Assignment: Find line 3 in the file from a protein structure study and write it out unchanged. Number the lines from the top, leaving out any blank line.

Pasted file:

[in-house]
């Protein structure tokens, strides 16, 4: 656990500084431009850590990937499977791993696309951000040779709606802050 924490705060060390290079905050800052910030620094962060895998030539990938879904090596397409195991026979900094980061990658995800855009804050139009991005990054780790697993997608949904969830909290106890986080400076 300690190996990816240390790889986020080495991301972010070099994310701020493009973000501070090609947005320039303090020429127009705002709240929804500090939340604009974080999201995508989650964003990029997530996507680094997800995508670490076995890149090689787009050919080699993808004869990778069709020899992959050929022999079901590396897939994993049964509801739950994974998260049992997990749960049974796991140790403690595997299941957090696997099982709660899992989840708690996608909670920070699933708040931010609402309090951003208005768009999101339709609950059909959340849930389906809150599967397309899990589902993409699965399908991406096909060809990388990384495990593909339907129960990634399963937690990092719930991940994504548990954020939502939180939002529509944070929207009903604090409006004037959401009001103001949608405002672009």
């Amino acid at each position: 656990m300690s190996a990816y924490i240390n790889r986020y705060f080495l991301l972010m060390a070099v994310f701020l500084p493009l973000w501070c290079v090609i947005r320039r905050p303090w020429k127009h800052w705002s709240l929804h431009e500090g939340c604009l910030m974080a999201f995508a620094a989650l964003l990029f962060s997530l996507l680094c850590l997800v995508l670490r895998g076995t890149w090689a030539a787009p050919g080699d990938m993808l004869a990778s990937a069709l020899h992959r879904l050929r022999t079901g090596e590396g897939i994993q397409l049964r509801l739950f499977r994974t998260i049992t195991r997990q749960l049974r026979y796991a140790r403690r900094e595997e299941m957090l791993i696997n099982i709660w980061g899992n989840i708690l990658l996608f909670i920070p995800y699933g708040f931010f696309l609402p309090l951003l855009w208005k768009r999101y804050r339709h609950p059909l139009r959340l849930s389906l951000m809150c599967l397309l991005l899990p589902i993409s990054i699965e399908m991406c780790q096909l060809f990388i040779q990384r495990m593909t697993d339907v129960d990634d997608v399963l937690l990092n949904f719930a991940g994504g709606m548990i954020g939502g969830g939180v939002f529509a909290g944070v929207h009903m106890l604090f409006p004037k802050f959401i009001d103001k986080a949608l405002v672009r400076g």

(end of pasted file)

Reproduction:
């Amino acid at each position: 656990m300690s190996a990816y924490i240390n790889r986020y705060f080495l991301l972010m060390a070099v994310f701020l500084p493009l973000w501070c290079v090609i947005r320039r905050p303090w020429k127009h800052w705002s709240l929804h431009e500090g939340c604009l910030m974080a999201f995508a620094a989650l964003l990029f962060s997530l996507l680094c850590l997800v995508l670490r895998g076995t890149w090689a030539a787009p050919g080699d990938m993808l004869a990778s990937a069709l020899h992959r879904l050929r022999t079901g090596e590396g897939i994993q397409l049964r509801l739950f499977r994974t998260i049992t195991r997990q749960l049974r026979y796991a140790r403690r900094e595997e299941m957090l791993i696997n099982i709660w980061g899992n989840i708690l990658l996608f909670i920070p995800y699933g708040f931010f696309l609402p309090l951003l855009w208005k768009r999101y804050r339709h609950p059909l139009r959340l849930s389906l951000m809150c599967l397309l991005l899990p589902i993409s990054i699965e399908m991406c780790q096909l060809f990388i040779q990384r495990m593909t697993d339907v129960d990634d997608v399963l937690l990092n949904f719930a991940g994504g709606m548990i954020g939502g969830g939180v939002f529509a909290g944070v929207h009903m106890l604090f409006p004037k802050f959401i009001d103001k986080a949608l405002v672009r400076g």